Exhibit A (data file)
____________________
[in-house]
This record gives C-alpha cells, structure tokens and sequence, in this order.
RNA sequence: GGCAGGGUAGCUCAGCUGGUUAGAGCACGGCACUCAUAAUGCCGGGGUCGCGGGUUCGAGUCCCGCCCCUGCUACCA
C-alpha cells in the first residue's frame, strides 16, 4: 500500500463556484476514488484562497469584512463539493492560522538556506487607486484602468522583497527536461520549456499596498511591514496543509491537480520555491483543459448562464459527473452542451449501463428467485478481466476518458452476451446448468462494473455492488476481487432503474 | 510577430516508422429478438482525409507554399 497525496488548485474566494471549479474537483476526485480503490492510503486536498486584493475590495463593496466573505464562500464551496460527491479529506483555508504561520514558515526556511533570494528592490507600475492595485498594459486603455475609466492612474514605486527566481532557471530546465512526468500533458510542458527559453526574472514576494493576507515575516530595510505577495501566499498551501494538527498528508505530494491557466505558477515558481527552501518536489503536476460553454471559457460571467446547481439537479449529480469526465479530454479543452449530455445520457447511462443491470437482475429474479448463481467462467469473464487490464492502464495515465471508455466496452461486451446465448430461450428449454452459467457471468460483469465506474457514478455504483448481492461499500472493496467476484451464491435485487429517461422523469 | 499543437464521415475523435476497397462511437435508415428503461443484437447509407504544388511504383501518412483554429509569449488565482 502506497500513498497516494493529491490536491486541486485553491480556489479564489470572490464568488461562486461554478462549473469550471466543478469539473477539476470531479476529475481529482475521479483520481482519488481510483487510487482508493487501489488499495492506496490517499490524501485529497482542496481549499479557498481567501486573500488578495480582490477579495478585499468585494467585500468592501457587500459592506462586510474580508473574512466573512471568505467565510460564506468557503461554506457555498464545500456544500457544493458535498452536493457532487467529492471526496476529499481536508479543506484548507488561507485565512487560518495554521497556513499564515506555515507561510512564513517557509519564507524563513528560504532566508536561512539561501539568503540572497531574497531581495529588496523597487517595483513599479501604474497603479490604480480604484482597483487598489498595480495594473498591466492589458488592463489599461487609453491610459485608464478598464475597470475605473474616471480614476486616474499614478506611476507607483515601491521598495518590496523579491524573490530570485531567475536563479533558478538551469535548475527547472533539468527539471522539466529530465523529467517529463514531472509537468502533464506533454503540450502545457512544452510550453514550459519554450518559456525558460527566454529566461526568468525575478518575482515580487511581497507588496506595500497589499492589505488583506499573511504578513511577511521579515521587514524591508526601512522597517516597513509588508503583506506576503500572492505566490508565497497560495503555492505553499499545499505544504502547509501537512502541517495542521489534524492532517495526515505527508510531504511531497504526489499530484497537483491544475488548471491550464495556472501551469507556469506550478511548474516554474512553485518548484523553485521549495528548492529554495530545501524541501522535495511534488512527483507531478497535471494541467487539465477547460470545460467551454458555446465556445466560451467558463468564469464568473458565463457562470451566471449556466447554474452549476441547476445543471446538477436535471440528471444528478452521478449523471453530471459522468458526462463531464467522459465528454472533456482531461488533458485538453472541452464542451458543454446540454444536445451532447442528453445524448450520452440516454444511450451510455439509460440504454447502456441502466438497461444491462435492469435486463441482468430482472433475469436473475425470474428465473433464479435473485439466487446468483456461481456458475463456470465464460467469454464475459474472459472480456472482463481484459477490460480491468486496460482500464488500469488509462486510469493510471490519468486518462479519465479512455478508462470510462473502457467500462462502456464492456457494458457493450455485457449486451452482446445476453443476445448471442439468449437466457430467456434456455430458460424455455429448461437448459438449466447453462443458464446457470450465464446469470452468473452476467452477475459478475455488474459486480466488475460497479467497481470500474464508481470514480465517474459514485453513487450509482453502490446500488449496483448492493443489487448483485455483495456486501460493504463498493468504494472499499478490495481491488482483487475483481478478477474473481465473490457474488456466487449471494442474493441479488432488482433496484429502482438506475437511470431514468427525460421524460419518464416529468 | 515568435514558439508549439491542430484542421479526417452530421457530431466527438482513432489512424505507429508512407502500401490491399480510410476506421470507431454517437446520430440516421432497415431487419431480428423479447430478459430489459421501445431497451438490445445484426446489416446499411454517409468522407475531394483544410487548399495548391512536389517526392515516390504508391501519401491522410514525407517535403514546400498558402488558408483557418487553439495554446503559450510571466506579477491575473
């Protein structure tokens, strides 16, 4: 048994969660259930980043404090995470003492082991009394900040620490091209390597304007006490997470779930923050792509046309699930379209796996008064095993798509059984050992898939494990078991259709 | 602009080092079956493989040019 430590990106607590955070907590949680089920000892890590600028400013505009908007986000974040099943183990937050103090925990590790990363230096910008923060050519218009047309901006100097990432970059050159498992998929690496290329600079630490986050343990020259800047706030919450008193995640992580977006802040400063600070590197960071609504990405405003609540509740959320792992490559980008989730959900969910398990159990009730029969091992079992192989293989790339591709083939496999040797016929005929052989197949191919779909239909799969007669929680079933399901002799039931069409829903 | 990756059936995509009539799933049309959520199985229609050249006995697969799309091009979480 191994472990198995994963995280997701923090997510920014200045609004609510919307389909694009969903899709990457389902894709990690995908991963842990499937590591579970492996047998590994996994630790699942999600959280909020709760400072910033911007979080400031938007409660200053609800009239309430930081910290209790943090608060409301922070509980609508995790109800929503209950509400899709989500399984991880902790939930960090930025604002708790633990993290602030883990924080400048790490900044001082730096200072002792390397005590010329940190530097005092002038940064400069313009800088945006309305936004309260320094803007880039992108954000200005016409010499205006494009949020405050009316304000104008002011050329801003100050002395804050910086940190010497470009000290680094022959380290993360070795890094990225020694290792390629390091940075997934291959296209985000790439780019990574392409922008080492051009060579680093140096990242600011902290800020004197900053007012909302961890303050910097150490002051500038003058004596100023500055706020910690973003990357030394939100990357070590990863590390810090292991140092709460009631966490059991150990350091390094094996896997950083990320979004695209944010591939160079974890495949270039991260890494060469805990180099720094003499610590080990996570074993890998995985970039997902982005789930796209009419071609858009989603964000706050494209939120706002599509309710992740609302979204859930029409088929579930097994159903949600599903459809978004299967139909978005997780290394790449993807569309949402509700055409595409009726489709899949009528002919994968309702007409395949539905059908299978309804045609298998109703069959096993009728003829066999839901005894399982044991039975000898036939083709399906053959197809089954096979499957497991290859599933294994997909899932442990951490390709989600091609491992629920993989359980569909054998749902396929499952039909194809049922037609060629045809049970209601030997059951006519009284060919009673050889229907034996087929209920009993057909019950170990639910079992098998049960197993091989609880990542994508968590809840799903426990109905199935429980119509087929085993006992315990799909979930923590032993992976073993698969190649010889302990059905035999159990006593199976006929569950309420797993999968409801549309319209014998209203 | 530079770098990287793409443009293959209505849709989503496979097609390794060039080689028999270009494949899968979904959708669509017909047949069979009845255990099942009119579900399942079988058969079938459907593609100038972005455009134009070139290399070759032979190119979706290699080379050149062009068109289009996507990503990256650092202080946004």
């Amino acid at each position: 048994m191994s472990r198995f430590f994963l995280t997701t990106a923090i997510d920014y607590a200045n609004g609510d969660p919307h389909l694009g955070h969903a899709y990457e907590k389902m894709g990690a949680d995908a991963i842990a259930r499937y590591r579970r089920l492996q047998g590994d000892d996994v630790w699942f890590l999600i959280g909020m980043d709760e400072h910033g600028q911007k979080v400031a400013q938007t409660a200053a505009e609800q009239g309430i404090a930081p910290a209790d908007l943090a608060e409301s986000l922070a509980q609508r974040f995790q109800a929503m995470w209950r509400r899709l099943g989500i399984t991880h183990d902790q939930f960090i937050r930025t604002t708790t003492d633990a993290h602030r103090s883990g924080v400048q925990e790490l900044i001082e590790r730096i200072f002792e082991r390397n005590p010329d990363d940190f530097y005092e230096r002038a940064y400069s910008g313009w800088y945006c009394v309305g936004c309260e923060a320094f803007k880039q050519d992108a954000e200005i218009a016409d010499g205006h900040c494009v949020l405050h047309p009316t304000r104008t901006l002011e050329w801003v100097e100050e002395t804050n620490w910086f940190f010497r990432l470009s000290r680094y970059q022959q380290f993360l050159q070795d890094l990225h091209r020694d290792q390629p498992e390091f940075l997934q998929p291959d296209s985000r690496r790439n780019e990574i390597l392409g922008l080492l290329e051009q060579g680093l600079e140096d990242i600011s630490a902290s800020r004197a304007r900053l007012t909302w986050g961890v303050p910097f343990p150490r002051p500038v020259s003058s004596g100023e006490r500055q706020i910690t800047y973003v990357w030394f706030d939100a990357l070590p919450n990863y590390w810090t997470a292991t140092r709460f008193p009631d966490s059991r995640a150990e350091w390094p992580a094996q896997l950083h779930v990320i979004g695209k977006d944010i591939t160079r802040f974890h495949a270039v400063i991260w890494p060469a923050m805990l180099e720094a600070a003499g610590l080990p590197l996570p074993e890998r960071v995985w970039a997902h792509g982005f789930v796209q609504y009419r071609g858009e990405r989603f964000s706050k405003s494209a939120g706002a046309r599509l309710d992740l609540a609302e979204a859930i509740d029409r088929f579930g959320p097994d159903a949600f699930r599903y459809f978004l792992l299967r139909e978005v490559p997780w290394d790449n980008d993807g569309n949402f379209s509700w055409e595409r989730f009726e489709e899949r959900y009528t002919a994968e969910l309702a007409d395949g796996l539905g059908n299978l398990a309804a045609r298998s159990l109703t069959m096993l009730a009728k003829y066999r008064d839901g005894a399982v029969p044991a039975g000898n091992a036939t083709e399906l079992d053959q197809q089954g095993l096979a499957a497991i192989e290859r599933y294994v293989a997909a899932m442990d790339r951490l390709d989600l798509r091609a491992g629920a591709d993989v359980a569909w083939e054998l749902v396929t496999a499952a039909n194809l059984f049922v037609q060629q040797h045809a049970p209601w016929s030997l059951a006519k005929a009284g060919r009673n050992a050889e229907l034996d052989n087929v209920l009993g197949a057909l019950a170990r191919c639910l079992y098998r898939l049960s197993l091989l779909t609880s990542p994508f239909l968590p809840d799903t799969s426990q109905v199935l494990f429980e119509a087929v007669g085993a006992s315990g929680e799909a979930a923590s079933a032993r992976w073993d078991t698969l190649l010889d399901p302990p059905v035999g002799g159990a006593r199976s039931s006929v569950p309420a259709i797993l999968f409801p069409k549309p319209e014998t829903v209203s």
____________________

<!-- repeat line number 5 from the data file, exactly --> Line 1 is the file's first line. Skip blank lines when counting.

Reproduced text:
């Protein structure tokens, strides 16, 4: 048994969660259930980043404090995470003492082991009394900040620490091209390597304007006490997470779930923050792509046309699930379209796996008064095993798509059984050992898939494990078991259709 | 602009080092079956493989040019 430590990106607590955070907590949680089920000892890590600028400013505009908007986000974040099943183990937050103090925990590790990363230096910008923060050519218009047309901006100097990432970059050159498992998929690496290329600079630490986050343990020259800047706030919450008193995640992580977006802040400063600070590197960071609504990405405003609540509740959320792992490559980008989730959900969910398990159990009730029969091992079992192989293989790339591709083939496999040797016929005929052989197949191919779909239909799969007669929680079933399901002799039931069409829903 | 990756059936995509009539799933049309959520199985229609050249006995697969799309091009979480 191994472990198995994963995280997701923090997510920014200045609004609510919307389909694009969903899709990457389902894709990690995908991963842990499937590591579970492996047998590994996994630790699942999600959280909020709760400072910033911007979080400031938007409660200053609800009239309430930081910290209790943090608060409301922070509980609508995790109800929503209950509400899709989500399984991880902790939930960090930025604002708790633990993290602030883990924080400048790490900044001082730096200072002792390397005590010329940190530097005092002038940064400069313009800088945006309305936004309260320094803007880039992108954000200005016409010499205006494009949020405050009316304000104008002011050329801003100050002395804050910086940190010497470009000290680094022959380290993360070795890094990225020694290792390629390091940075997934291959296209985000790439780019990574392409922008080492051009060579680093140096990242600011902290800020004197900053007012909302961890303050910097150490002051500038003058004596100023500055706020910690973003990357030394939100990357070590990863590390810090292991140092709460009631966490059991150990350091390094094996896997950083990320979004695209944010591939160079974890495949270039991260890494060469805990180099720094003499610590080990996570074993890998995985970039997902982005789930796209009419071609858009989603964000706050494209939120706002599509309710992740609302979204859930029409088929579930097994159903949600599903459809978004299967139909978005997780290394790449993807569309949402509700055409595409009726489709899949009528002919994968309702007409395949539905059908299978309804045609298998109703069959096993009728003829066999839901005894399982044991039975000898036939083709399906053959197809089954096979499957497991290859599933294994997909899932442990951490390709989600091609491992629920993989359980569909054998749902396929499952039909194809049922037609060629045809049970209601030997059951006519009284060919009673050889229907034996087929209920009993057909019950170990639910079992098998049960197993091989609880990542994508968590809840799903426990109905199935429980119509087929085993006992315990799909979930923590032993992976073993698969190649010889302990059905035999159990006593199976006929569950309420797993999968409801549309319209014998209203 | 530079770098990287793409443009293959209505849709989503496979097609390794060039080689028999270009494949899968979904959708669509017909047949069979009845255990099942009119579900399942079988058969079938459907593609100038972005455009134009070139290399070759032979190119979706290699080379050149062009068109289009996507990503990256650092202080946004």